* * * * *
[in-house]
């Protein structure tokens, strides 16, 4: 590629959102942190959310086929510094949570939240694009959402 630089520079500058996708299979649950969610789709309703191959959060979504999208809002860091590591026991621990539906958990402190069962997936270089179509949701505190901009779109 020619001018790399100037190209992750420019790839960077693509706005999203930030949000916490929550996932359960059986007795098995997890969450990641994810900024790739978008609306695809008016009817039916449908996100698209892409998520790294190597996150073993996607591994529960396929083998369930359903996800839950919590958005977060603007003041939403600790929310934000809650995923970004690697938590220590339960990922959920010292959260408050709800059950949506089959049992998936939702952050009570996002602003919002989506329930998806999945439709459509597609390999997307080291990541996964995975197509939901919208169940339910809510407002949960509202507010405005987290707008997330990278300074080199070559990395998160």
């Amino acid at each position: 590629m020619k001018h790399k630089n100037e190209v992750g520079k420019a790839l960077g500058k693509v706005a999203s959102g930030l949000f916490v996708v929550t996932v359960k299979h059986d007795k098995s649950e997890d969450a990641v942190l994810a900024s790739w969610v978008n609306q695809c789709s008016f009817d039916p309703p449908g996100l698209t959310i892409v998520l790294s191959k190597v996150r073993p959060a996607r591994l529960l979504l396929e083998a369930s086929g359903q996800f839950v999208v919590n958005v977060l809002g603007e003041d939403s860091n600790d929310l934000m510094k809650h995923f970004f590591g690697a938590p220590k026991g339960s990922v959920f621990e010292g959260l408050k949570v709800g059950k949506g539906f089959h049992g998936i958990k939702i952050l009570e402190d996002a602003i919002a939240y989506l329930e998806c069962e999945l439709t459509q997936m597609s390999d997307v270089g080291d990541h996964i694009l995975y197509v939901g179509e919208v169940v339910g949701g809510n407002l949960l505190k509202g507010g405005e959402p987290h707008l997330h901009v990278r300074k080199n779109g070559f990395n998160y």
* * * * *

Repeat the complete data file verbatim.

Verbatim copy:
[in-house]
């Protein structure tokens, strides 16, 4: 590629959102942190959310086929510094949570939240694009959402 630089520079500058996708299979649950969610789709309703191959959060979504999208809002860091590591026991621990539906958990402190069962997936270089179509949701505190901009779109 020619001018790399100037190209992750420019790839960077693509706005999203930030949000916490929550996932359960059986007795098995997890969450990641994810900024790739978008609306695809008016009817039916449908996100698209892409998520790294190597996150073993996607591994529960396929083998369930359903996800839950919590958005977060603007003041939403600790929310934000809650995923970004690697938590220590339960990922959920010292959260408050709800059950949506089959049992998936939702952050009570996002602003919002989506329930998806999945439709459509597609390999997307080291990541996964995975197509939901919208169940339910809510407002949960509202507010405005987290707008997330990278300074080199070559990395998160």
């Amino acid at each position: 590629m020619k001018h790399k630089n100037e190209v992750g520079k420019a790839l960077g500058k693509v706005a999203s959102g930030l949000f916490v996708v929550t996932v359960k299979h059986d007795k098995s649950e997890d969450a990641v942190l994810a900024s790739w969610v978008n609306q695809c789709s008016f009817d039916p309703p449908g996100l698209t959310i892409v998520l790294s191959k190597v996150r073993p959060a996607r591994l529960l979504l396929e083998a369930s086929g359903q996800f839950v999208v919590n958005v977060l809002g603007e003041d939403s860091n600790d929310l934000m510094k809650h995923f970004f590591g690697a938590p220590k026991g339960s990922v959920f621990e010292g959260l408050k949570v709800g059950k949506g539906f089959h049992g998936i958990k939702i952050l009570e402190d996002a602003i919002a939240y989506l329930e998806c069962e999945l439709t459509q997936m597609s390999d997307v270089g080291d990541h996964i694009l995975y197509v939901g179509e919208v169940v339910g949701g809510n407002l949960l505190k509202g507010g405005e959402p987290h707008l997330h901009v990278r300074k080199n779109g070559f990395n998160y």